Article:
My Grand Tour is getting the short shrift today.  Plus, was there any “homework?”  Or are we now at the point where we simply share our misadventures?


Day Three – Itinerary

December 3, 2006

I’m having trouble deciding if I want to have my Grand Tour be my day-to-day life, exploring my surroundings, or whether I want it to be a Virtual Tour of places I’ve not yet visited in the world.  This makes creating an itinerary tough.  I could decide to do both, but I’m already doing the Lemurian Tour and the Grand Tour, so I don’t think I want to split myself even further by doing the SoCal Grand Tour and the World Tour Online.

Decision made:  I’m going to do a World Tour Online.  Now, do I want to visit Europe?  I think so!  In the spirit of the Grand Tour, I’m going to allow myself to be led along old paths in order to learn new lessons.  Excellent!  Annika approves.  In fact, I believe she has already flown over the Atlantic, while I still sit here congratulating myself on making a decision.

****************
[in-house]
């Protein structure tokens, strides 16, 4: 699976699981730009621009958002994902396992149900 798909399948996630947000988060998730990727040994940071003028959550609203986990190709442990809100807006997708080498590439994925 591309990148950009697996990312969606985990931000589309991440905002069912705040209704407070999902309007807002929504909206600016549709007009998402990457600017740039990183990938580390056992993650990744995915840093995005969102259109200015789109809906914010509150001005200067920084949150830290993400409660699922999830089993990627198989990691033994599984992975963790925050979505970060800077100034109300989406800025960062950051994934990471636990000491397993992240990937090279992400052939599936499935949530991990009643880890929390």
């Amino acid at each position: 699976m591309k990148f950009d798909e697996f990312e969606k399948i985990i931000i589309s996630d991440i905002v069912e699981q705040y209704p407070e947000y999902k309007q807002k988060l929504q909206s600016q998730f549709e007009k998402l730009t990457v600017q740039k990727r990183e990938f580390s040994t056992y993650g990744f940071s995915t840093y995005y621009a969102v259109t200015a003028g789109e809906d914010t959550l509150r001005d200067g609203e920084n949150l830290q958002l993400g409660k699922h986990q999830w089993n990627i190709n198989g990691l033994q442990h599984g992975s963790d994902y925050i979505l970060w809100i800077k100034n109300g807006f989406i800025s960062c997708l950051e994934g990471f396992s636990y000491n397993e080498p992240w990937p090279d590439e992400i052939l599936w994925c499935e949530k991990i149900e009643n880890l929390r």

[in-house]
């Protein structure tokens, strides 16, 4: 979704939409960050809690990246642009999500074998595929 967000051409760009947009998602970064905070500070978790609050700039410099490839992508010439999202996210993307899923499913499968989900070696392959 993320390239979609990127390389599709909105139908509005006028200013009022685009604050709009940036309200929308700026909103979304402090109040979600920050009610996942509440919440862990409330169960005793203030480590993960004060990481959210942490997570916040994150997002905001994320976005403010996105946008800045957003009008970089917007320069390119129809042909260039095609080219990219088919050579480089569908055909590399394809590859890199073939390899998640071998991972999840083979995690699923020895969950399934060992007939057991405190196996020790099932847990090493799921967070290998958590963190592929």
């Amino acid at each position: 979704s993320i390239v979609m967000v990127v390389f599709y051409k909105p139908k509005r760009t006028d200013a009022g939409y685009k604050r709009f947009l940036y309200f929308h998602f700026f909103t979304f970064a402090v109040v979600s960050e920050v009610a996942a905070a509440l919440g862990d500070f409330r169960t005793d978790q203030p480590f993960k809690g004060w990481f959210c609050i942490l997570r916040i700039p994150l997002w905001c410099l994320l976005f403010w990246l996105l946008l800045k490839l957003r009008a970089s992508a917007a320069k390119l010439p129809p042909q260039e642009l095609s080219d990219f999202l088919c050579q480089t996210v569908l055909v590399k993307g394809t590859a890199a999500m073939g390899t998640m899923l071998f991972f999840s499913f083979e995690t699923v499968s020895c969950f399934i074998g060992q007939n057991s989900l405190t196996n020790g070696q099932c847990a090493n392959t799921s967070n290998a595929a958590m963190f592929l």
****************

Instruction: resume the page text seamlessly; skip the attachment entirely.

A bit of irony.  I love to TiVo “Rick Steves Europe” and travel via television and friendly guide to places I may or may not ever visit myself.  Today I watched a segment on southern England, including, you guessed it…Dover!  The traditional jumping off place for a Grand Tour!

I found a script from the show on his website, a portion of which I include here:

“Like many travelers, our first look at England is Dover. Even with the opening of the English Channel tunnel, the port of Dover seems busy as ever.

The crossing between Dover and France is a shipping thoroughfare. Ferries, hydrofoils and hovercraft shuttle constantly back and forth. France is just 23 miles away. There it is, within sight on a sunny day.

Southern England sits upon a foundation of chalk. Miles of cliffs tower boldly above the beaches. The most famous are the White Cliffs of Dover.

And Dover — with its bold cliffs and formidable castle — symbolizes the defense of Britain. For centuries, the constable — or chief sheriff — of Dover town has been a symbolically important position.

With the Duke of Wellington, Winston Churchill, and even the Queen Mother all being honorary holders of this office, the message was clear… no unwelcome guests will be allowed on these shores.

Dover Castle. For nearly 900 years, English troops were garrisoned inside its medieval walls — on guard and protecting the coast from any European menace.

But there have been invasions. This Roman lighthouse is a reminder that Julius Caesar landed nearby as the Romans established their colony of Britannia.